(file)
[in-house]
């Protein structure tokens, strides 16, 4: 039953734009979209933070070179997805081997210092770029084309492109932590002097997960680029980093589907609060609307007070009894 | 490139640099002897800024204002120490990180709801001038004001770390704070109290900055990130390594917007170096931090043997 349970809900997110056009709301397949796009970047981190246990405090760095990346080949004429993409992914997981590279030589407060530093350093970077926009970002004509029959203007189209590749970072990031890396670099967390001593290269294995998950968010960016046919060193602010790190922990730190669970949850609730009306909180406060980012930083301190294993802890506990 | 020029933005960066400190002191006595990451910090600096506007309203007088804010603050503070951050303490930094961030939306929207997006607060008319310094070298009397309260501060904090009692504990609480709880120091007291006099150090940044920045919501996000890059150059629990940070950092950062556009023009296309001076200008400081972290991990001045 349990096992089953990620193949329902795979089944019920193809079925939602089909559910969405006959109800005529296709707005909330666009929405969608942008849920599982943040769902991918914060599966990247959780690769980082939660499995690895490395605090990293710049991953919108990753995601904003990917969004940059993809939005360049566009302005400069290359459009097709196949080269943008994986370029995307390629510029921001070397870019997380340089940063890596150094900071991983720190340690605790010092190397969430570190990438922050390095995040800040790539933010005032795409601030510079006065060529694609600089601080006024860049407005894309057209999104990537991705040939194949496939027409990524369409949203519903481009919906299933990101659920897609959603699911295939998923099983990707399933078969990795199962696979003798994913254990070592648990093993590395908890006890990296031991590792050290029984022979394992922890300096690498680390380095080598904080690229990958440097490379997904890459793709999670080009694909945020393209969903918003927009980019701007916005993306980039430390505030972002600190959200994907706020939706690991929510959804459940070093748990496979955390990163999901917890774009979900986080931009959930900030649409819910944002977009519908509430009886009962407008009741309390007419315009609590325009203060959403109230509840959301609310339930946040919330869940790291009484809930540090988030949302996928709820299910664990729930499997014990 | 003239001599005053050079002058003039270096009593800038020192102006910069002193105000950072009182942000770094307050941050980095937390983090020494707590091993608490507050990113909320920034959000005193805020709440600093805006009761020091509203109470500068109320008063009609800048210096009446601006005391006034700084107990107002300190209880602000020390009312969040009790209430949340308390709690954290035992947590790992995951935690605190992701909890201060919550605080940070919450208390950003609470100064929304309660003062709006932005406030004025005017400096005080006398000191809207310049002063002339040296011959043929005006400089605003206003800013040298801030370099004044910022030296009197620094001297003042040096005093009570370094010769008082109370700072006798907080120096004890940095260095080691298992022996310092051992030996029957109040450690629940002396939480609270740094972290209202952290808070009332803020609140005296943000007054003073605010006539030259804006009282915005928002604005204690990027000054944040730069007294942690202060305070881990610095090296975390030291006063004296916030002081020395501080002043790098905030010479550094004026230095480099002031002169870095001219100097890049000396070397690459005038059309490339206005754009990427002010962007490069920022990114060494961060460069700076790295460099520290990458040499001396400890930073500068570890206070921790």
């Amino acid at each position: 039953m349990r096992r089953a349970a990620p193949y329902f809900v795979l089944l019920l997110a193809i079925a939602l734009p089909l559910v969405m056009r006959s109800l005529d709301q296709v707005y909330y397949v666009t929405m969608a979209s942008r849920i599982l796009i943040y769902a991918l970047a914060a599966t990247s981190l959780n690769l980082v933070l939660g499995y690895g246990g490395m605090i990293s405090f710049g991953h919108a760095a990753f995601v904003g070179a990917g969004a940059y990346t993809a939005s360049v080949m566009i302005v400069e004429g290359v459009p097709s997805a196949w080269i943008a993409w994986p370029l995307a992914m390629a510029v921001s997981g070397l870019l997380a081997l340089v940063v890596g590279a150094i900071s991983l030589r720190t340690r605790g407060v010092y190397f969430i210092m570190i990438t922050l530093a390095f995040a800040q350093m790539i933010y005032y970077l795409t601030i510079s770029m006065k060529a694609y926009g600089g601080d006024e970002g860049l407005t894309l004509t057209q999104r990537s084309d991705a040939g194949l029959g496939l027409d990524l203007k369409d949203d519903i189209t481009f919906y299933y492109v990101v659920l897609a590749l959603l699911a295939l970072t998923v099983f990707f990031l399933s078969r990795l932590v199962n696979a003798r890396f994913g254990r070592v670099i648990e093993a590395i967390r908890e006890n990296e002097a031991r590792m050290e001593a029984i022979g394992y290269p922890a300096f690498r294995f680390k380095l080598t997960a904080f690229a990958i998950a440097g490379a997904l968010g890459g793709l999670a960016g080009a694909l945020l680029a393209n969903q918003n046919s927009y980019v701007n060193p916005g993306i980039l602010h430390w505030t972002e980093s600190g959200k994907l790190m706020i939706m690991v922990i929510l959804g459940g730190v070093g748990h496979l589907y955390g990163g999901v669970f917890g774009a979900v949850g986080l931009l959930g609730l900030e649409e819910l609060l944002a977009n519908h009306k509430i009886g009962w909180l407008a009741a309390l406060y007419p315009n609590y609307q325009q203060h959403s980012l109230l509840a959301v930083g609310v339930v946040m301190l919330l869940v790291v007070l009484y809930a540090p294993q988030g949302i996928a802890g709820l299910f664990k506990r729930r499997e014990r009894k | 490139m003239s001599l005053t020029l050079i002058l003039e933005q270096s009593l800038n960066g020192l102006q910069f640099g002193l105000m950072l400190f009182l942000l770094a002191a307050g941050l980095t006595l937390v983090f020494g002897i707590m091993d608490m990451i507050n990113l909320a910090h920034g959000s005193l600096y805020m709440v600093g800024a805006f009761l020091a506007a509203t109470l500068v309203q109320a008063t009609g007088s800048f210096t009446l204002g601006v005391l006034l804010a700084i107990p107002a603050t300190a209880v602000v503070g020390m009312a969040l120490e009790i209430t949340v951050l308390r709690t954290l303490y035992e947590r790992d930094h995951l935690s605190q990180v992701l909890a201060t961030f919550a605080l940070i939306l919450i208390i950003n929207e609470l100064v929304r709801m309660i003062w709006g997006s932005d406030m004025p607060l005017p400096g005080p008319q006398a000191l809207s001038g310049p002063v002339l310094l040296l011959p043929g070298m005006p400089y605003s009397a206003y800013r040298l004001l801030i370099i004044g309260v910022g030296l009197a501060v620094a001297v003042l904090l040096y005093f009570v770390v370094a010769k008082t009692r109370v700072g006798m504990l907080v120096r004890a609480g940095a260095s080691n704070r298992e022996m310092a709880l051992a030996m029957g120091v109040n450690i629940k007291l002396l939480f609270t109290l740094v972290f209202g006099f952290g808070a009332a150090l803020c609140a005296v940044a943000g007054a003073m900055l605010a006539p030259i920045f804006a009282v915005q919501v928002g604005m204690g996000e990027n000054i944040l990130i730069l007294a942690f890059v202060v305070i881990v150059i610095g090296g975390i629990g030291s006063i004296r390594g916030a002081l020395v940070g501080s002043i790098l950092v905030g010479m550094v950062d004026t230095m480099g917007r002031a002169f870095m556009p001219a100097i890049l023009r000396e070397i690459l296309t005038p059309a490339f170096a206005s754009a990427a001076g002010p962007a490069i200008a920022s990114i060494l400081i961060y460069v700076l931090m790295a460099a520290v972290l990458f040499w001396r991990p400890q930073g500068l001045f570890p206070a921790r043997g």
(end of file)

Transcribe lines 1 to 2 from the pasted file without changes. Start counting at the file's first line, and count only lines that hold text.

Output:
[in-house]
């Protein structure tokens, strides 16, 4: 039953734009979209933070070179997805081997210092770029084309492109932590002097997960680029980093589907609060609307007070009894 | 490139640099002897800024204002120490990180709801001038004001770390704070109290900055990130390594917007170096931090043997 349970809900997110056009709301397949796009970047981190246990405090760095990346080949004429993409992914997981590279030589407060530093350093970077926009970002004509029959203007189209590749970072990031890396670099967390001593290269294995998950968010960016046919060193602010790190922990730190669970949850609730009306909180406060980012930083301190294993802890506990 | 020029933005960066400190002191006595990451910090600096506007309203007088804010603050503070951050303490930094961030939306929207997006607060008319310094070298009397309260501060904090009692504990609480709880120091007291006099150090940044920045919501996000890059150059629990940070950092950062556009023009296309001076200008400081972290991990001045 349990096992089953990620193949329902795979089944019920193809079925939602089909559910969405006959109800005529296709707005909330666009929405969608942008849920599982943040769902991918914060599966990247959780690769980082939660499995690895490395605090990293710049991953919108990753995601904003990917969004940059993809939005360049566009302005400069290359459009097709196949080269943008994986370029995307390629510029921001070397870019997380340089940063890596150094900071991983720190340690605790010092190397969430570190990438922050390095995040800040790539933010005032795409601030510079006065060529694609600089601080006024860049407005894309057209999104990537991705040939194949496939027409990524369409949203519903481009919906299933990101659920897609959603699911295939998923099983990707399933078969990795199962696979003798994913254990070592648990093993590395908890006890990296031991590792050290029984022979394992922890300096690498680390380095080598904080690229990958440097490379997904890459793709999670080009694909945020393209969903918003927009980019701007916005993306980039430390505030972002600190959200994907706020939706690991929510959804459940070093748990496979955390990163999901917890774009979900986080931009959930900030649409819910944002977009519908509430009886009962407008009741309390007419315009609590325009203060959403109230509840959301609310339930946040919330869940790291009484809930540090988030949302996928709820299910664990729930499997014990 | 003239001599005053050079002058003039270096009593800038020192102006910069002193105000950072009182942000770094307050941050980095937390983090020494707590091993608490507050990113909320920034959000005193805020709440600093805006009761020091509203109470500068109320008063009609800048210096009446601006005391006034700084107990107002300190209880602000020390009312969040009790209430949340308390709690954290035992947590790992995951935690605190992701909890201060919550605080940070919450208390950003609470100064929304309660003062709006932005406030004025005017400096005080006398000191809207310049002063002339040296011959043929005006400089605003206003800013040298801030370099004044910022030296009197620094001297003042040096005093009570370094010769008082109370700072006798907080120096004890940095260095080691298992022996310092051992030996029957109040450690629940002396939480609270740094972290209202952290808070009332803020609140005296943000007054003073605010006539030259804006009282915005928002604005204690990027000054944040730069007294942690202060305070881990610095090296975390030291006063004296916030002081020395501080002043790098905030010479550094004026230095480099002031002169870095001219100097890049000396070397690459005038059309490339206005754009990427002010962007490069920022990114060494961060460069700076790295460099520290990458040499001396400890930073500068570890206070921790």